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Cosmetic surgery

Nobody's perfect, but everyone wants to get that way, especially when it comes to their appearance. In the pursuit of getting the perfect look, many men and women are turning to cosmetic surgeries. From getting a trimmer waistline through liposuction to reducing excess skin from the upper and lower eyelids with blepharoplasty, people are more than willing to go under the knife to achieve what they perceive to be a more desirable look. The popularity of cosmetic surgery has increased tremendously in the past few years and has now reached a stage where there are around 100,000 procedures done each year in the UK alone.

But the perfection-seekers often forget to see the seedier side of the booming cosmetic surgery industry. All the lifting, reducing, sucking out and filling in aren’t without side-effects. We hear about cosmetic surgeries going wrong all the time. A little nip or tuck has also gone wrong for many Hollywood stars including Lindsay Lohan and Megan Fox. It has been estimated that up to 50,000 women in the UK may have defective breast implants. All these facts raise a common question – How safe is cosmetic surgery?

According to the Care Quality Commission (CQC), in charge of regulating the cosmetic surgery industry in England, cosmetic surgery, like any other surgery, involves risk. Problems related to anaesthesia, infection at the incision site, mild bleeding, scarring, numbness, and tingling are some of the common complications of any surgical procedure.

Risks and complications in popular cosmetic surgeries

Some popular surgical procedures carry inherent risks. A facelift can lead to a shift in hairline, bleeding, swelling and bruising. In rare cases, it can even lead to facial nerve damage. Blepharoplasty (eyelid correction) can result in blurred vision, excessive tearing, dry eyes, redness and in rare cases blindness. One of the most popular cosmetic procedures, breast augmentation, can lead to infection, loss of nipple sensation and visible indentation in the skin due to the dislocation of the implant.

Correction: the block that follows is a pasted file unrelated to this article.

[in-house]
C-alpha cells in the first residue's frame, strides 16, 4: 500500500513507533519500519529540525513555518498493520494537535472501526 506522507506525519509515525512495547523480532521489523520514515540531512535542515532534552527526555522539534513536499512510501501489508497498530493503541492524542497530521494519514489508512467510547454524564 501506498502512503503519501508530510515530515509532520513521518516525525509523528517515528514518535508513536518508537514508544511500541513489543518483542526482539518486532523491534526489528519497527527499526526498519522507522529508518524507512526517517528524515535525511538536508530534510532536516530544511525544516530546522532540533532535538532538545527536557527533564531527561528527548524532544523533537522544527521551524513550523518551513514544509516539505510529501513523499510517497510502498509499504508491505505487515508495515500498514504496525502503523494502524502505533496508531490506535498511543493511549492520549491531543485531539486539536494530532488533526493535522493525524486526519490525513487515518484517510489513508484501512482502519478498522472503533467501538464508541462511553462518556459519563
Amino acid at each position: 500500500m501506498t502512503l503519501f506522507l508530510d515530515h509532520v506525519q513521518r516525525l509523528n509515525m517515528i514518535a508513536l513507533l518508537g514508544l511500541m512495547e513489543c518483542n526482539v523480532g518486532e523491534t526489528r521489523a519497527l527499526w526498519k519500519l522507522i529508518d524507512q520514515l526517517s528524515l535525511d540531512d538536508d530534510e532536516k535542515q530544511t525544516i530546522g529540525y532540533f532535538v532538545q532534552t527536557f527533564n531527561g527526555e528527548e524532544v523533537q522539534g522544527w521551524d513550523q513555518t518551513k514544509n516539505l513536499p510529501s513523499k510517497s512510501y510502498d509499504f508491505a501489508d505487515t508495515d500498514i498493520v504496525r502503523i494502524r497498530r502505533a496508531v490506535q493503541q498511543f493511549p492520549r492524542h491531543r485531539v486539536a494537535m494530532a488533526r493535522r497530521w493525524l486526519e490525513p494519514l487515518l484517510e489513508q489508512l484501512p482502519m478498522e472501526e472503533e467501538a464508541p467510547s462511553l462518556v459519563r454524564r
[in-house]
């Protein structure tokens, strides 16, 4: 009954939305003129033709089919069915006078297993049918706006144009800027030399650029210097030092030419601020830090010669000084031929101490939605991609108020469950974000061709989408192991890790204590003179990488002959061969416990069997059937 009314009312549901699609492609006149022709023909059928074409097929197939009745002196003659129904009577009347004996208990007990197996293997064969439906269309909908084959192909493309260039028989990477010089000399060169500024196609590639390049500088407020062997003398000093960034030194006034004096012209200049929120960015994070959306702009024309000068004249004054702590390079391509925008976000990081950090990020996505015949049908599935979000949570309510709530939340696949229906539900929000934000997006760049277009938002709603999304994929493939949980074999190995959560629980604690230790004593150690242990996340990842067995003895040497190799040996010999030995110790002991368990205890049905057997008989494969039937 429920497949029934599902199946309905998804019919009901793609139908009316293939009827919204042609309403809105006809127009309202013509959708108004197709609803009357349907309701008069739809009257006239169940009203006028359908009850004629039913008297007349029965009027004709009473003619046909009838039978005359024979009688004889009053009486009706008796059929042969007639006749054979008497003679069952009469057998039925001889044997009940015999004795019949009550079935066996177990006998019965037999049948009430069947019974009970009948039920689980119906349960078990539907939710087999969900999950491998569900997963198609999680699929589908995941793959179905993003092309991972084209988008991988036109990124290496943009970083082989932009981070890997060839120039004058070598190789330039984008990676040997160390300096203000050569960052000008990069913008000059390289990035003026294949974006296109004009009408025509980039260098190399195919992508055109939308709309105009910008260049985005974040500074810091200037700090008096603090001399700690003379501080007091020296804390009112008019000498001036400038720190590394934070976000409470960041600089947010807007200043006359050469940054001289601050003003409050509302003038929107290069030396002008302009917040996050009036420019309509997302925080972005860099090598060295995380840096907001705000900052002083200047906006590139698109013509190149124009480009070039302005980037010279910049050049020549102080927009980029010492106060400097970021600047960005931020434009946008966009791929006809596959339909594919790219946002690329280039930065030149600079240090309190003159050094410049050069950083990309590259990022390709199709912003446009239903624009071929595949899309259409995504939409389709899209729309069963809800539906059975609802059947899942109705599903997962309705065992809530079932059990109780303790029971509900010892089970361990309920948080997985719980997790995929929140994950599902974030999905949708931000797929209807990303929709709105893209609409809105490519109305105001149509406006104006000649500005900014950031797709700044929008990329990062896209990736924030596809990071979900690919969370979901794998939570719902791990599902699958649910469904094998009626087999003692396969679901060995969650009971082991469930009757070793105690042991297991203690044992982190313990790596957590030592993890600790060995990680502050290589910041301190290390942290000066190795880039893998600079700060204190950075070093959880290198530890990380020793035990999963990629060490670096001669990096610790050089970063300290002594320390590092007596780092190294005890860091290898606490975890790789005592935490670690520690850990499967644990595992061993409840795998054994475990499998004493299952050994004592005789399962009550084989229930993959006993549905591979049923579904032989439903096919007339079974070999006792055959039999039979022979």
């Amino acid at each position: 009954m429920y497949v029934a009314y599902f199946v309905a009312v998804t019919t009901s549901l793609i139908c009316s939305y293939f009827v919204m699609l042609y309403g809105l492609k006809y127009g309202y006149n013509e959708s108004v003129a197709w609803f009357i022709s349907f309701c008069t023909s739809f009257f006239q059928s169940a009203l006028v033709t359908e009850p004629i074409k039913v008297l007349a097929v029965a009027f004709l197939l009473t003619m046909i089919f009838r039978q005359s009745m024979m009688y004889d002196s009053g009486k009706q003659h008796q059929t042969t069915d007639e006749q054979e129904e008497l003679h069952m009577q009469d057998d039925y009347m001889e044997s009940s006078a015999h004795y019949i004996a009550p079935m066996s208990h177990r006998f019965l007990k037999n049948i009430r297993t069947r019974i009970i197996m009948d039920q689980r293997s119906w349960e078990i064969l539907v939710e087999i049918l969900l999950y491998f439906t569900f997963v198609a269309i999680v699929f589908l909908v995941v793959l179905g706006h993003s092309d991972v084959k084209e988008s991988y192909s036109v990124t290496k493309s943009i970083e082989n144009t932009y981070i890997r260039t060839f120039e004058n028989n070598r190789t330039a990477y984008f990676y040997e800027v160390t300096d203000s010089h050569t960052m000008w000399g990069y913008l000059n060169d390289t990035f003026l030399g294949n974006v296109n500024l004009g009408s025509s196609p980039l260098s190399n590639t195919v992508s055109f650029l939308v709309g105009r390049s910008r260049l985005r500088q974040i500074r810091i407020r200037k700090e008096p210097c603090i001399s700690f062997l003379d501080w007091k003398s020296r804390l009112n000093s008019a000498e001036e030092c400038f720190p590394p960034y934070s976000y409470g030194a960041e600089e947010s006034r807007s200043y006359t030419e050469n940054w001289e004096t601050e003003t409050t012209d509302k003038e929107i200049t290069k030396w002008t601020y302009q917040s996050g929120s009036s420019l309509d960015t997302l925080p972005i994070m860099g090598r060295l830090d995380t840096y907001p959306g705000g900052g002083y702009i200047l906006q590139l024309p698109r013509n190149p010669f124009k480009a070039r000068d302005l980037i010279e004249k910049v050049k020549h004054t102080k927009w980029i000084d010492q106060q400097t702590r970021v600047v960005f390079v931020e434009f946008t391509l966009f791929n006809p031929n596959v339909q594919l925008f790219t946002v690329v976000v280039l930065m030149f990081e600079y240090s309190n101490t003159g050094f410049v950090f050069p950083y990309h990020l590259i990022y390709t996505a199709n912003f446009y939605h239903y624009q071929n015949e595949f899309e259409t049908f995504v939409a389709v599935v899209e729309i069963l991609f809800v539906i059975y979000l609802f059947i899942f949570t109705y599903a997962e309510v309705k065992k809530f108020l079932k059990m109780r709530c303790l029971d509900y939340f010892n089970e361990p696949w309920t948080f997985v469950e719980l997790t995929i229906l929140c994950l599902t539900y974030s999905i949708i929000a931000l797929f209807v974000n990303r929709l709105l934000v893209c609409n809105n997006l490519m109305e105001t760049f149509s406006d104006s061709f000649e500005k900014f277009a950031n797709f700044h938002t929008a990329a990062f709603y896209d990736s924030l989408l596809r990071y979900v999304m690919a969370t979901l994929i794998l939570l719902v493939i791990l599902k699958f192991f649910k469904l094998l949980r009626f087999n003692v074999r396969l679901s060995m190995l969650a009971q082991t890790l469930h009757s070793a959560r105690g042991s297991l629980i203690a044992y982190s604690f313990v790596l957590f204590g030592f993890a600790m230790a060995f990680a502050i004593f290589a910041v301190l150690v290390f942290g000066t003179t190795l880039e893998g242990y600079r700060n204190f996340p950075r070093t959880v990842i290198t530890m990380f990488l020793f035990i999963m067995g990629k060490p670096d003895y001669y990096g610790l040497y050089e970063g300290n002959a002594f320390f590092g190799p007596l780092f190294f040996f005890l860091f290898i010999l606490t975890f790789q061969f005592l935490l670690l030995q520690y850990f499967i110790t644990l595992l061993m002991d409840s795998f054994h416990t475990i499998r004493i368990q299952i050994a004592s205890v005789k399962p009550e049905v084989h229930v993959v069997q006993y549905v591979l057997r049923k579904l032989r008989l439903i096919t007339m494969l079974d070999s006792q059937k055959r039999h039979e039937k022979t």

Breast reduction surgery can lead to wound healing problems, excessive scarring, loss of nipple sensation or even a loss in the ability to breast-feed. Procedures like liposuction and tummy tucks can cause contour irregularities, indentations, uneven areas and seroma. After tummy tuck, you can gain more in those areas that have not gone under the knife.

How to avoid these risks?

Fazel Fatah, the president of the British Association of Aesthetic Plastic Surgeons (BAAPS), which represents most cosmetic surgeons in the UK, believes that a patient needs to weigh-up the benefits against the risks before going under the knife. Although the safety standards have improved significantly over the past few years, patients should be fully informed of the limitations and risks of any procedure.

Choosing the right surgeon is very important. You must ensure that healthcare professionals carrying out the procedures are qualified and experienced to conduct the surgery. Ensure that your cosmetic surgeons should be registered with the General Medical Council (GMC).

Beware of ‘free’ consultations as no cosmetic surgery comes for free. Also avoid travelling long distances or overseas for any surgery as safety standards are not the same in all countries and even after-care becomes hard.

Remember undergoing cosmetic surgery is a serious commitment and results may not be according to your expectations. So before you take a decision to go under the knife think long and hard about it and take all risks under consideration.